The rust isn't a problem on axle unless you plan to keep the car 100+ years or so :).
  • tackytacky Posts: 3
    Re canker: Your explanation of RWD vibration makes a lot of sense to me, Thanks. But I have driven a 2002 automatic mustang, why the knob doesn't vibration at all if it's also mounted to the transmission?
  • cankercanker Posts: 10
    Usually there is a lever on the side of the trans that controlls what gear your in and the shifter is mounted to the floor and controlls that lever with rods/cables. That way they can use the same auto trans for both column shifter or a floor shifter. With most rwd manuals all the stuff is internal.
    There is a pretty good pic of a manual there with a shifter already mounted to it.

    I haven't really had much luck finding a pic of a auto that shows the side of the trans were the lever is mounted. Every pic I can find shows the trans from the other side. 6&prmenbr=361
    If you click the larger image link that might be the lever barely sticking out on the other side. Not really sure.
  • I bought a premium V6 convertible in 2002 - red with camel leather and top. I get the stares, I have plenty of power and I play my Mach 1 sound system as loud as she will go. No regrets. The only thing you will miss is being pulled over for a noisy V8. Nah, not for me.
  • I am looking at a Silver (black top) 2001 Convertible V6 with full power auto air leather etc with 49K miles. Pretty good condition. Does $9,990 seem to be a fair price for a Mustang Convertible like this? Any specific problems I should look for with this model? Hidden rust, mechanical or otherwise? Thanks.
  • john_324john_324 Posts: 974
    Seems like a pretty good deal I'd say for a loaded Mustang convertible, unless it's really beat up. Rust shouldn't be an issue with an '01.

    Nothing special to look for now, the current Mustang is pretty much bullet-proof when it comes to the major stuff. Mustangs are usually plagued with minor annoyances, but structurally they're sound.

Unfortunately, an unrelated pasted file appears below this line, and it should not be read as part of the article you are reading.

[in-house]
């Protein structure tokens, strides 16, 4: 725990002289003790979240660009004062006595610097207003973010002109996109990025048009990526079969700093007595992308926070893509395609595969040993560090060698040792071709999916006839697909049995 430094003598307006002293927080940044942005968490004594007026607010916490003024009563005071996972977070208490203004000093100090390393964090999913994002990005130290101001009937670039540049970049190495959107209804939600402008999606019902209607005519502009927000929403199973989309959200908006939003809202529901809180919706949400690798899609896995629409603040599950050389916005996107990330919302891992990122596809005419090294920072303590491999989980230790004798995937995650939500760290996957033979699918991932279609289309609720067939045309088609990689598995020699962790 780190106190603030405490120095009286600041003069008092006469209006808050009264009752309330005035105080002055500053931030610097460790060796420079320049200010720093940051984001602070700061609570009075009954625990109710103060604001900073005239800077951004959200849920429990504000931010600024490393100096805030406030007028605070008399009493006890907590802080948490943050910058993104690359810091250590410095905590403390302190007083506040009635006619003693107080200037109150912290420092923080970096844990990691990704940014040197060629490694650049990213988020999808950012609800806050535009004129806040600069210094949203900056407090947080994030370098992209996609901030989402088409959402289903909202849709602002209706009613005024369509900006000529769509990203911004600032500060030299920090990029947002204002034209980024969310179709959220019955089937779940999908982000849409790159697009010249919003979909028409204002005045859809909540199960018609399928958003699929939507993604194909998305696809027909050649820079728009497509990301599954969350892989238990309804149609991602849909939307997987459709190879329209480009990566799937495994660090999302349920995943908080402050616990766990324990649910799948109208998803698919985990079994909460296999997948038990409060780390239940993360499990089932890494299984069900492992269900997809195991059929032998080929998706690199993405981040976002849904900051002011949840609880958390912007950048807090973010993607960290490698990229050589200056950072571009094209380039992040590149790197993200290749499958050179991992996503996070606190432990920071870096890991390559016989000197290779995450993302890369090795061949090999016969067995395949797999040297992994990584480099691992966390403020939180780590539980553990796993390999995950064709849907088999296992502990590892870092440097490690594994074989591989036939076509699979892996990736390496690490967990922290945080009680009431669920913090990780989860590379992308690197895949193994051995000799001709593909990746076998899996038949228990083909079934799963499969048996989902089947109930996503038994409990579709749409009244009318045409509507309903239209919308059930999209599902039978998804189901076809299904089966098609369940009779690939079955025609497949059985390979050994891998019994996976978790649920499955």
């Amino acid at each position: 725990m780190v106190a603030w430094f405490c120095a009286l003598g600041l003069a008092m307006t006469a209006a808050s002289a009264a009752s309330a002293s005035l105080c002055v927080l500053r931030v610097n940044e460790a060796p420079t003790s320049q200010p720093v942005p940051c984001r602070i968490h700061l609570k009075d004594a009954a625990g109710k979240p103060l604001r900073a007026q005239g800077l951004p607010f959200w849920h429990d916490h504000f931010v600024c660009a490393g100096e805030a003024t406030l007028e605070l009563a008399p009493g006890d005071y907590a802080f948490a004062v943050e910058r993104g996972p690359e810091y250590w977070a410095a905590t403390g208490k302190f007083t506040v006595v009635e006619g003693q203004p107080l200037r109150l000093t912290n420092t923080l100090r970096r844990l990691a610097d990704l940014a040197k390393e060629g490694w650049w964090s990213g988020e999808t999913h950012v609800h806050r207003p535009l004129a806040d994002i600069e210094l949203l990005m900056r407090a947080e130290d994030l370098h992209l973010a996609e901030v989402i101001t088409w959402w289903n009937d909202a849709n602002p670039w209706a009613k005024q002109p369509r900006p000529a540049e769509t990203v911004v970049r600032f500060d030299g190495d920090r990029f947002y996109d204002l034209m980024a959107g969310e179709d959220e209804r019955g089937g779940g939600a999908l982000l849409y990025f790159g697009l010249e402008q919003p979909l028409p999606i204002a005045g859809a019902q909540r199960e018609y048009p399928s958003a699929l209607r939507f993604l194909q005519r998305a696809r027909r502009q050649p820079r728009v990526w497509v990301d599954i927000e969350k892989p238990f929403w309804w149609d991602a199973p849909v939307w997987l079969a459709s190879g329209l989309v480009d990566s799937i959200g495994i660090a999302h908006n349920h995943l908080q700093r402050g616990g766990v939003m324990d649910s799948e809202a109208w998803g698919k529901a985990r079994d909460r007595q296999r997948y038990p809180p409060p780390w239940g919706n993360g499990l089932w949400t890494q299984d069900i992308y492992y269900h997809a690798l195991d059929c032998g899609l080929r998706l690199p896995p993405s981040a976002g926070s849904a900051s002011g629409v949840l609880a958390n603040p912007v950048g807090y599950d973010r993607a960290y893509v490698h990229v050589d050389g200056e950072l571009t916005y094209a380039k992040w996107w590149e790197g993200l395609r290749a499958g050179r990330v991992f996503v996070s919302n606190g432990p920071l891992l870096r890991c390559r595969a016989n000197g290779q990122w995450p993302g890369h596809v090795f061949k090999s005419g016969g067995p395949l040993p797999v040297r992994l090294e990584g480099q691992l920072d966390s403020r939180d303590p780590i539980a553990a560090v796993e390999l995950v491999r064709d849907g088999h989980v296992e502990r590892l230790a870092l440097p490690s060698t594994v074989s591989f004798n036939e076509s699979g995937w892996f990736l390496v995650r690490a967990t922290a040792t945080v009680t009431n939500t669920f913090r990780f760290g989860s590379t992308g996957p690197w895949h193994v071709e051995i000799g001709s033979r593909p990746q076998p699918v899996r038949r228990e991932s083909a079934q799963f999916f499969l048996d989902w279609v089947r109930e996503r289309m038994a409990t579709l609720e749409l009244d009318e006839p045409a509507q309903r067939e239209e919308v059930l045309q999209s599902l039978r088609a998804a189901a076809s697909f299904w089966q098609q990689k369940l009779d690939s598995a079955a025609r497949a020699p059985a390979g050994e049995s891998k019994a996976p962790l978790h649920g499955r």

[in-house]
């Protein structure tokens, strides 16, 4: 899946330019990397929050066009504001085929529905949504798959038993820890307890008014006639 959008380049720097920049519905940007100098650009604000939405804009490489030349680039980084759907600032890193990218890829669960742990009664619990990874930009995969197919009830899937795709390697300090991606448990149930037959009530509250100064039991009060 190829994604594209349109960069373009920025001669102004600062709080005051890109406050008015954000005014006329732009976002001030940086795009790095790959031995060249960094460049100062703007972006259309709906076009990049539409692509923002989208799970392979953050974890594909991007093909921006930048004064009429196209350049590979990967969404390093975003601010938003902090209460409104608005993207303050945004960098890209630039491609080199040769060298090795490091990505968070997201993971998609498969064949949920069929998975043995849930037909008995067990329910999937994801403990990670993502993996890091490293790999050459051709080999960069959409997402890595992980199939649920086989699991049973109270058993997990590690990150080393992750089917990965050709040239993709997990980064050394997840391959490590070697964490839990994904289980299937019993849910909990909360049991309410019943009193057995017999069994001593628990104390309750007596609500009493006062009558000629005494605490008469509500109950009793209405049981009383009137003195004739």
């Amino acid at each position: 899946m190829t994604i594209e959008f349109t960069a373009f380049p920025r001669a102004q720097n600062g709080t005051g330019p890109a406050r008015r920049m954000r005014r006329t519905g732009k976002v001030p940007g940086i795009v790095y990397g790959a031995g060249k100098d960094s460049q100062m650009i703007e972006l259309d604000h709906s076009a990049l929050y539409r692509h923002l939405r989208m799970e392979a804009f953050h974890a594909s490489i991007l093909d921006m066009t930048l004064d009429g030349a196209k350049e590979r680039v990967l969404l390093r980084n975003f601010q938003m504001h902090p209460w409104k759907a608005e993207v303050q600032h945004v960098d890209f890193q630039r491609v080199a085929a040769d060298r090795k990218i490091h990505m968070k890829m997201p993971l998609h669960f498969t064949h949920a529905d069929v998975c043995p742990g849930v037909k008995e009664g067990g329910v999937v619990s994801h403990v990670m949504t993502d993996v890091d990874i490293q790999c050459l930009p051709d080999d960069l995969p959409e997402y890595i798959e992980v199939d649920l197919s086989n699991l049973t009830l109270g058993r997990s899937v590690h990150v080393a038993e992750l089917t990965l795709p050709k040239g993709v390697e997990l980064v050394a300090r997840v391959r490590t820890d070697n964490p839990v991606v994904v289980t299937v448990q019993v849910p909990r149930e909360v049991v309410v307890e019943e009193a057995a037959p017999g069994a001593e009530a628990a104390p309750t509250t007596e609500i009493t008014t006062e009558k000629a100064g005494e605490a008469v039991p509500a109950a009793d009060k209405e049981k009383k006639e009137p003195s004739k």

The drivetrain is reliable if unsophisticated (esp. with the auto) and there are no suspension issues aside from the inherent creaks and squeaks and rough edges you'd expect from a 1978 platform.

    Overall, I think you'll be happy with it...there are few things better on a nice day than a Mustang convertible. : )
  • lt19c1lt19c1 Posts: 2
    Any word from Ford if they will again offer a Special Service Mustang?


  • Kirstie@EdmundsKirstie@Edmunds Posts: 10,676
    A journalist is looking to interview consumers who have recently bought preowned sports cars. Why did you buy "used" and which car did they choose? Why that car? Did you realize a tremendous cost savings? Did you go for certified used? Please respond to and/or by Friday, March 5 with your name, daytime contact information and some information about your vehicle.
    Jeannine Fallon
    PR Director

    Need help navigating? - or send a private message by clicking on my name.

  • How about I tell you that my premium 2002 Stang's sticker was over 26K. Now do you feel like the almost 10k is decent -- yes! Make sure the top works right inside and out - no leaks, air pockets, etc. Take it for a fast ride with the top UP.
  • bobzbobz Posts: 5